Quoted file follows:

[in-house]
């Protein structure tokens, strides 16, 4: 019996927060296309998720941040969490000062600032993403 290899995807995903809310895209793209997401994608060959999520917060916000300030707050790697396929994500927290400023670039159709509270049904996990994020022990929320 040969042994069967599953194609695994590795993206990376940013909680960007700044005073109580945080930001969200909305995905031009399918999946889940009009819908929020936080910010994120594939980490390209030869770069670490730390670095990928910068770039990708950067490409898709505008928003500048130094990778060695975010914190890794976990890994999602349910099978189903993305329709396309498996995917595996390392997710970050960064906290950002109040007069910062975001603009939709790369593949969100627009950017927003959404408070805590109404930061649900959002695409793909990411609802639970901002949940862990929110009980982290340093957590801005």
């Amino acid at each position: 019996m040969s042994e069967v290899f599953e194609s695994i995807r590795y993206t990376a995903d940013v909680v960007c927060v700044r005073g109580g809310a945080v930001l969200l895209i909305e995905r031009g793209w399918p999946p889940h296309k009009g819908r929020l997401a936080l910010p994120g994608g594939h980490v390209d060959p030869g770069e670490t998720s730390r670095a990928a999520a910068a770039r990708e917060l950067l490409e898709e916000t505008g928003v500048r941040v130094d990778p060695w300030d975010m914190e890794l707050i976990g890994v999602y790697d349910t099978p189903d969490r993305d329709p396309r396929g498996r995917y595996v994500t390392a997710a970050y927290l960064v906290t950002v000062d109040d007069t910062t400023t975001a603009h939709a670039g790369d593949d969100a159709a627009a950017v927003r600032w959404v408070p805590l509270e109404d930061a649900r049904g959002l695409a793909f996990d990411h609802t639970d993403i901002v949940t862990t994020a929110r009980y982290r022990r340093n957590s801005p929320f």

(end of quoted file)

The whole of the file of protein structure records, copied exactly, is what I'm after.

[in-house]
């Protein structure tokens, strides 16, 4: 019996927060296309998720941040969490000062600032993403 290899995807995903809310895209793209997401994608060959999520917060916000300030707050790697396929994500927290400023670039159709509270049904996990994020022990929320 040969042994069967599953194609695994590795993206990376940013909680960007700044005073109580945080930001969200909305995905031009399918999946889940009009819908929020936080910010994120594939980490390209030869770069670490730390670095990928910068770039990708950067490409898709505008928003500048130094990778060695975010914190890794976990890994999602349910099978189903993305329709396309498996995917595996390392997710970050960064906290950002109040007069910062975001603009939709790369593949969100627009950017927003959404408070805590109404930061649900959002695409793909990411609802639970901002949940862990929110009980982290340093957590801005």
């Amino acid at each position: 019996m040969s042994e069967v290899f599953e194609s695994i995807r590795y993206t990376a995903d940013v909680v960007c927060v700044r005073g109580g809310a945080v930001l969200l895209i909305e995905r031009g793209w399918p999946p889940h296309k009009g819908r929020l997401a936080l910010p994120g994608g594939h980490v390209d060959p030869g770069e670490t998720s730390r670095a990928a999520a910068a770039r990708e917060l950067l490409e898709e916000t505008g928003v500048r941040v130094d990778p060695w300030d975010m914190e890794l707050i976990g890994v999602y790697d349910t099978p189903d969490r993305d329709p396309r396929g498996r995917y595996v994500t390392a997710a970050y927290l960064v906290t950002v000062d109040d007069t910062t400023t975001a603009h939709a670039g790369d593949d969100a159709a627009a950017v927003r600032w959404v408070p805590l509270e109404d930061a649900r049904g959002l695409a793909f996990d990411h609802t639970d993403i901002v949940t862990t994020a929110r009980y982290r022990r340093n957590s801005p929320f």